Missouri Cave Containing Ancient Pictographs To Be Auctioned Off To Highest Bidder
Missouri researchers have devoted years learning about Picture Cave and are appalled by the prospect of its auction. They would like to see the property in the care of the Osage Nation.
A vintage pool table, dollhouse miniatures, Chinese snuff bottles — as of this writing, the colorful banner on St. Louis-based Selkirk Auctioneers & Appraisers’ website displays an assortment of pieces up for grabs. But one slide in the digital series stands out: “Picture Cave & 43 Acres,” it reads, featuring an image of ancient indigenous rock art.
Clicking on the image takes you to more information about an upcoming auction of the sacred site, which Selkirk describes as “one the most significant North American archeological sites,” a place whose cultural importance rivals that of Cahokia Mounds or Chaco Canyon.
The morning of Sept. 14, the site is set to be auctioned off to the highest bidder, as recently reported by the Common Reader’s Jeannette Cooperman. And Carol Diaz-Granados, a research associate at Washington University, along with her husband, James Duncan, are appalled by that prospect. The pair have devoted years of time and anthropological research to Picture Cave.
They believe that the property should be entrusted to an entity that specializes in preservation — and that it ultimately belongs in the care of the Osage Nation. (A representative from the Osage Nation Historic Preservation Office declined an invitation for an interview with St. Louis Public Radio.)
Duncan, whose scholarship includes Osage oral history, said the cave has long been considered by some to be “the womb of the universe.”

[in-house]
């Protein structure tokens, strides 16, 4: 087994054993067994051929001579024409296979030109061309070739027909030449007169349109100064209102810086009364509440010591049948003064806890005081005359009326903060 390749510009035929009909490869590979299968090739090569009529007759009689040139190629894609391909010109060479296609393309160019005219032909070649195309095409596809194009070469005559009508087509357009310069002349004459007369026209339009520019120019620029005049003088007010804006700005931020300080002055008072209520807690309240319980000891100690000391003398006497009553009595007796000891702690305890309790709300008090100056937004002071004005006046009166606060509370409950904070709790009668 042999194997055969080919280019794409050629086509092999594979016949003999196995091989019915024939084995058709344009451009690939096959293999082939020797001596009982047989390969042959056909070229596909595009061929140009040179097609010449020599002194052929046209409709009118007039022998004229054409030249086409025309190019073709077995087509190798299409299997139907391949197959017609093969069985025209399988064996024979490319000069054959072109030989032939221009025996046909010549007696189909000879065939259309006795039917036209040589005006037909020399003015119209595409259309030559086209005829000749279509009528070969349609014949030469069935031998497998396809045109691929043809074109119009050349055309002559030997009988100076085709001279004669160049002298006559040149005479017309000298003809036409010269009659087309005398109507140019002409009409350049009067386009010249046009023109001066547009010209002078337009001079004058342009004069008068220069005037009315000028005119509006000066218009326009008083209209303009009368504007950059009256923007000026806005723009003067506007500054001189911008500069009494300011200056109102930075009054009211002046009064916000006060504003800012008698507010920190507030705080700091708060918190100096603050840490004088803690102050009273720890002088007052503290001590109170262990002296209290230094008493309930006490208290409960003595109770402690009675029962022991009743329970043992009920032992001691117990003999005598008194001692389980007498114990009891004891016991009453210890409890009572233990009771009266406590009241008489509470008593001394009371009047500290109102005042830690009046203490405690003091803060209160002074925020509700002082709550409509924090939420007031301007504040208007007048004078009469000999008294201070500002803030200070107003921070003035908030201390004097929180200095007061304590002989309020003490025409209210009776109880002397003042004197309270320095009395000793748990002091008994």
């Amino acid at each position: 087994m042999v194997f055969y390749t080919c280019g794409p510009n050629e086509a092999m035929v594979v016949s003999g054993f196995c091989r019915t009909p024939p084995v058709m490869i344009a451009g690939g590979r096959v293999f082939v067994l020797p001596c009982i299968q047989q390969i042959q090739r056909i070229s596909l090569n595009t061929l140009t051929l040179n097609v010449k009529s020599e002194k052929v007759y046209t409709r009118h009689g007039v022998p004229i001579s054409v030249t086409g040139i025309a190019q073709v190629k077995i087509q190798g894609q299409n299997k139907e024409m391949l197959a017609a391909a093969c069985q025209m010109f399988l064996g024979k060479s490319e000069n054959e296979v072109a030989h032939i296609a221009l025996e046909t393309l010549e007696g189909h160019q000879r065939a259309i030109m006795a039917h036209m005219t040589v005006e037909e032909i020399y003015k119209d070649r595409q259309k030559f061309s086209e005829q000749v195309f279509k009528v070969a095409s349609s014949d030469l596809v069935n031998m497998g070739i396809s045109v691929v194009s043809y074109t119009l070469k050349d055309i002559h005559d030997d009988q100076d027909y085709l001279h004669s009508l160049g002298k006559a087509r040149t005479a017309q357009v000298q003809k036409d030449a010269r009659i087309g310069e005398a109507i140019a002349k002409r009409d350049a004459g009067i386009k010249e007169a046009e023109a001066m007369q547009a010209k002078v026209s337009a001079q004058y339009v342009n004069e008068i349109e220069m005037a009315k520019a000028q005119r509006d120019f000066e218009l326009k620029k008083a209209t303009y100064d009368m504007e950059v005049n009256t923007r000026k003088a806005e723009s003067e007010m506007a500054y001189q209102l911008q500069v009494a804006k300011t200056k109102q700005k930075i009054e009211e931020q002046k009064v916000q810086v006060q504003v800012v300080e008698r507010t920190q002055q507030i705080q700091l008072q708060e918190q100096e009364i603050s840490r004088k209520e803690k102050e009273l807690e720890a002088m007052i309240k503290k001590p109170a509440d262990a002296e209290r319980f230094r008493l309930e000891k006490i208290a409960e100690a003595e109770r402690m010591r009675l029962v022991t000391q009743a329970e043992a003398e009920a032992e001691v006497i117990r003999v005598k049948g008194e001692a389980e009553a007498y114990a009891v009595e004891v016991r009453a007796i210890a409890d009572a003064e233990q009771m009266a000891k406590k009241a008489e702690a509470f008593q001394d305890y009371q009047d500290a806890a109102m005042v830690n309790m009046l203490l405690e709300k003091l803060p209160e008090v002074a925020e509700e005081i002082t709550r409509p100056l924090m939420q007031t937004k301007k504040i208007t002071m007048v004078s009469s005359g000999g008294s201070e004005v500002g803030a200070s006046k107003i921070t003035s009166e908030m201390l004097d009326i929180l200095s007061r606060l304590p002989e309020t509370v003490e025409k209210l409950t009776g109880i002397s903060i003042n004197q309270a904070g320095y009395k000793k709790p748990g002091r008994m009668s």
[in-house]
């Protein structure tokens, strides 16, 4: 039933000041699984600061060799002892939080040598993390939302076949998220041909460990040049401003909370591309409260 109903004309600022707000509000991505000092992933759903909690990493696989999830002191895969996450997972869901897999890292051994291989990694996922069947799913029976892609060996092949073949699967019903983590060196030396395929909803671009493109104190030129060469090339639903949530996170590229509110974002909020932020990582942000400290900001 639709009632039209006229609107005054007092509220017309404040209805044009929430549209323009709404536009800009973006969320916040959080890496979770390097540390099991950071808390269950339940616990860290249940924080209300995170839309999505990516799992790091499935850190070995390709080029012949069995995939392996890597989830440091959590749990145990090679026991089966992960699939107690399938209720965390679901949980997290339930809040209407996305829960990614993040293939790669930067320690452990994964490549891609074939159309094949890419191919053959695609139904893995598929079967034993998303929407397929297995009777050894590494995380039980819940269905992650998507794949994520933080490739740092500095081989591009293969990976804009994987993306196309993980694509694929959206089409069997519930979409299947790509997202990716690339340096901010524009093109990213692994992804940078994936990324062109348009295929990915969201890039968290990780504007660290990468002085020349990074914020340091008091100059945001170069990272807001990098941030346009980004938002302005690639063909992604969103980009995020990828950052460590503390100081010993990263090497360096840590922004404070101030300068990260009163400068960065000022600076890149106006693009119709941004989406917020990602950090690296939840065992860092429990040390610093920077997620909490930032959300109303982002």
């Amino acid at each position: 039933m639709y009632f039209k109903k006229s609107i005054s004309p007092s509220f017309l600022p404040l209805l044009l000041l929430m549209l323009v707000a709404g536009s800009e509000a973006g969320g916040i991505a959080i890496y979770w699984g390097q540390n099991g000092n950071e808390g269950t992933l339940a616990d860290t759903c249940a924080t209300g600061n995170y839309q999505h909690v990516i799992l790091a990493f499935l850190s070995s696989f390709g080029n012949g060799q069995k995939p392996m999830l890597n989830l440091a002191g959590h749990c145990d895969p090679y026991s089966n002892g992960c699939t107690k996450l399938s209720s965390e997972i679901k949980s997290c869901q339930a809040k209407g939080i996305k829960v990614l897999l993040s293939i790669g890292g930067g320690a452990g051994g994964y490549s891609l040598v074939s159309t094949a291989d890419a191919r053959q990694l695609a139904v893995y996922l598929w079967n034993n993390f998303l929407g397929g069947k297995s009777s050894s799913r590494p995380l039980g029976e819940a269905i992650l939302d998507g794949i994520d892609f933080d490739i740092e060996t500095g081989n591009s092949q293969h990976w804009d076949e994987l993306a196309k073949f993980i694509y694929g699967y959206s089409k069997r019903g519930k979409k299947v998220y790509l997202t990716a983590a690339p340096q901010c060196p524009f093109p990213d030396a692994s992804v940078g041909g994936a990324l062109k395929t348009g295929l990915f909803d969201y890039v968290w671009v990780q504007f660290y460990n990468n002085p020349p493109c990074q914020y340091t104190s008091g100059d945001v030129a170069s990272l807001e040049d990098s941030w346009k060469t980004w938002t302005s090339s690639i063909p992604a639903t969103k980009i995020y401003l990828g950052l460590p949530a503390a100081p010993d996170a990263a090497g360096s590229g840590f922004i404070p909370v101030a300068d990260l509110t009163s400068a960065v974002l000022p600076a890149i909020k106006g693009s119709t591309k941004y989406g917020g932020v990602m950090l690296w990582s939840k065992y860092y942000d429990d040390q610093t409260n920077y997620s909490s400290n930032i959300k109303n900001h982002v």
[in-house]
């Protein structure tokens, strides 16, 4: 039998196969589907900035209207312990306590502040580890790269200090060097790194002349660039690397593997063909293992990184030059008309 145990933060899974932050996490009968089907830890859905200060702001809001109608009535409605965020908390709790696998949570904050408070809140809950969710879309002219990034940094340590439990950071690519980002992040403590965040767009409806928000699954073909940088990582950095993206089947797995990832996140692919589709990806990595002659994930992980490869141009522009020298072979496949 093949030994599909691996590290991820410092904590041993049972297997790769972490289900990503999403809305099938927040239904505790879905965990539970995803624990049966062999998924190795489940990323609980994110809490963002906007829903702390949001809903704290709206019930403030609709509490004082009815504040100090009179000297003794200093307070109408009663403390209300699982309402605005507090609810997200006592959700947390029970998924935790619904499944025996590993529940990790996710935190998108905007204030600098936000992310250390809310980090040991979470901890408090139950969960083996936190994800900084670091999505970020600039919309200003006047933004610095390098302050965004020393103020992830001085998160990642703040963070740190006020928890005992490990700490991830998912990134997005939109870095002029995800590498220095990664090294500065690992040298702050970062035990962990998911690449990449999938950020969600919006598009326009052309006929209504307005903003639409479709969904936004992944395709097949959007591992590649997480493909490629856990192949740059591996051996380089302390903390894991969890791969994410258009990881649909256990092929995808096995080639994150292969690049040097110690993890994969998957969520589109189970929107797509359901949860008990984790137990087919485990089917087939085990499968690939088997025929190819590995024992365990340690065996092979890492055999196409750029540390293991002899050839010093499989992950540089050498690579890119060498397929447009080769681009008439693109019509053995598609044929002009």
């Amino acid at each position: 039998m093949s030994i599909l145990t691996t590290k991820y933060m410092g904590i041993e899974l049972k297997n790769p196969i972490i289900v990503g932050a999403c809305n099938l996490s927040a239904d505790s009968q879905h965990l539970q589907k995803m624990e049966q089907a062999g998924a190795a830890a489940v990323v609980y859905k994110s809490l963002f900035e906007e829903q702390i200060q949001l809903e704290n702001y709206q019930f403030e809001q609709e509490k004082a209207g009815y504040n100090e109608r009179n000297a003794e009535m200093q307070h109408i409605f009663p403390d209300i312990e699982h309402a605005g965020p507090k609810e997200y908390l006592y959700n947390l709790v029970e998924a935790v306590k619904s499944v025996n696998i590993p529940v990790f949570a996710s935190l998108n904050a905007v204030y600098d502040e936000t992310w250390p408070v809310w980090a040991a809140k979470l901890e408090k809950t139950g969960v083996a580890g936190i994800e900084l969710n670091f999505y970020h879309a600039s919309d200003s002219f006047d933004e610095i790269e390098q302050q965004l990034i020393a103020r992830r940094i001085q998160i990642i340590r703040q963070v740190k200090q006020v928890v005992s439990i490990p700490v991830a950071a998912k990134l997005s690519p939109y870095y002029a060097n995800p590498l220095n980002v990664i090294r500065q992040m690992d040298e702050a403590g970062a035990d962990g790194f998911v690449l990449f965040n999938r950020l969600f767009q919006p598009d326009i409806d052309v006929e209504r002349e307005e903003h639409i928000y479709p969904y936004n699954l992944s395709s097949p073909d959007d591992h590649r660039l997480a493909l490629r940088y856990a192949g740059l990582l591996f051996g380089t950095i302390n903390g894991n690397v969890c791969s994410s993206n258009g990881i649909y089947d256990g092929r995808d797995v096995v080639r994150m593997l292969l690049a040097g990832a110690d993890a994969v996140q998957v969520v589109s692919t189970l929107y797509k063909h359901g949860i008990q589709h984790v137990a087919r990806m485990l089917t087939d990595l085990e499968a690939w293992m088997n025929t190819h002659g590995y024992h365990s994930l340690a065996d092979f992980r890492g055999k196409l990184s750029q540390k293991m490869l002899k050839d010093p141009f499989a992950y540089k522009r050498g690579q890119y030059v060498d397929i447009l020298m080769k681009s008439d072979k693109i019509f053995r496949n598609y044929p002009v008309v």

Located in Warren County, Missouri, about 60 miles west of St. Louis, it’s the site of more than 290 pictographs that are 1,000 years old. Duncan and Diaz-Granados worked inside the completely dark, hard-to-reach cave for 20 years photographing, measuring and studying the imagery. They also arranged for gating the two entrances to the cave (located on private land) and paid for most of the expenses.
In conversation with St. Louis Public Radio, Diaz-Granados described the site as “a very unusual cave.”
“State archaeologists who came into the cave many, many years before we did thought they were graffiti, because they’re so detailed,” she said. “So we had to get them dated — we got a grant from Monsanto and brought up the analytical chemists from Texas A&M University, and they took pigment samples and they dated them to that 1,000-year-old [estimate].”
Beyond the age factor, Duncan emphasized the meaning behind the pictographs.
“The artists who put them on the wall did it with a great deal of ritual, and I’m sure there were prayers, singing — and these images are alive,” he said. “And the interesting thing about them as far as artists are concerned is the tremendous amount of detail and the quality of portraiture of the faces. Most of them are people — humans — but they’re not of this world; they’re supernaturals.”
Reached for comment about the upcoming auction, Selkirk executive director Bryan Laughlin noted that “there’s always reason for concern when something historical is at stake.” But he added that Selkirk has “done a very good job here, as is the wish of the family, to clearly vet out potential buyers and bidders.”
Laughlin said bidders also must demonstrate they are in “the appropriate financial realm for the responsibility that’s at stake here.” He also cited state law (from Chapter 194 of the Missouri Revised Statutes) as existing protection for a site like this.
“What all that is saying and is ensuring is that nothing can happen to the cave. We’re not wanting something to happen to the cave; we don’t want to change the property,” he said, adding that Selkirk’s hope along with that of the current owners of the property is for further education and stewardship for generations to come.
Diaz-Granados and Duncan said they are concerned, but cautiously optimistic about how the situation will turn out.
“We’re hopeful that a couple [private] agencies are working to try to secure the cave for the Osage nation,” Diaz-Granados said.
The auction house estimates the winning bid to be $1 million to $3 million.
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